Gifts are often homemade and are certainly not the expensive, lavish presents expected amongst so many, particularly children. The children do not write lists of what they want and expect to get almost everything on the list. Instead, they might get one or two small gifts, often things that they need or something to help with a hobby, such as a rubber stamp and inkpad for scrapbooking. In the schools  they will do a version of ‘secret Santa’ but without Santa. All the names of the children are put into a hat and each child draws a name out. They must keep the name to themselves and prepare a gift appropriate to the person whose name they have drawn. That way, everyone gets one gift and no favouritism is shown. Sometimes families will do this too – everyone gets a name of another family member to make or buy a gift for.
The two days are holiday. There is no school and businesses are closed. The children spend their time playing games in the snow (if there is any), sledging, skating and snowballing. If there is no snow, often the young people will get together to play volleyball or to sing together. Once the two days are over, schools resume and the adults and older children return to work.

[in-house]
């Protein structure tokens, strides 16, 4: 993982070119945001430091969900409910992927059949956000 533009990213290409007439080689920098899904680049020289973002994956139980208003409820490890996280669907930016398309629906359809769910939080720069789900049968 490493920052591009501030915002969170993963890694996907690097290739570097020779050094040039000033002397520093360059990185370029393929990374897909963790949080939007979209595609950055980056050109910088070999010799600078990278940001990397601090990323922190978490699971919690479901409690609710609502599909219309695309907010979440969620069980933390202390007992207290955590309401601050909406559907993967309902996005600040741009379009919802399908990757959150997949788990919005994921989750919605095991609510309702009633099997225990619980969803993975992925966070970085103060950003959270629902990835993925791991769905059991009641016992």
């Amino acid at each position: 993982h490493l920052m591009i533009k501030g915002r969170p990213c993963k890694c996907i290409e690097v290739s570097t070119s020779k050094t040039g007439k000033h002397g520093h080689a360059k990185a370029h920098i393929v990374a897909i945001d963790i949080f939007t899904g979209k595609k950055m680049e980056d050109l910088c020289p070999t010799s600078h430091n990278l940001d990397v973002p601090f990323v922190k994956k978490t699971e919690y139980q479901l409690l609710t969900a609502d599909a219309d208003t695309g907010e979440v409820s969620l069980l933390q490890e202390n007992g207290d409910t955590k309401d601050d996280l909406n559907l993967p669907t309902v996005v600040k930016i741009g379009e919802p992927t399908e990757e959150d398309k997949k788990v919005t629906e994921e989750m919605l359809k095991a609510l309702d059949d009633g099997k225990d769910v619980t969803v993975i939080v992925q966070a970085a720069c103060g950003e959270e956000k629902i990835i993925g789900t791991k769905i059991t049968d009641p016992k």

Is our family Amish in its Christmas celebration?

Here at home our church does not have a Christmas morning celebration or service. We hold a carol service on the Sunday before Christmas and invite our friends and neighbours, including those who are neighbours to the church building. We have carols, lessons (about Christmas) and a short presentation of the Gospel, followed by a light supper, when we can get to know those we haven’t met before and chat with those we already know.

On Christmas day, in our family we exchange gifts, usually things people need or something necessary for a hobby – for instance, our daughter makes her own jewellery and so we might buy her something appropriate for that. We have a celebration dinner of turkey and all the trimmings, but we don’t overeat. In the afternoon, we might sit and talk with each other (the ‘children’ are adults and do not live at home any more, but they always come home for Christmas) or, if the weather is favourable, we might go for a walk. This year, the walk was on Boxing day, due to it raining all day Christmas day. We try to keep it simple and focus on the ‘reason for the season’. When our children were small, we told them that it is usual on a birthday to give gifts to the birthday boy or girl. Because we cannot give gifts directly to Jesus on His ‘birthday’, we give them to each other instead and remind ourselves with gratitude that at Christmas God gave mankind the greatest gift of all – His Son, to be our Saviour.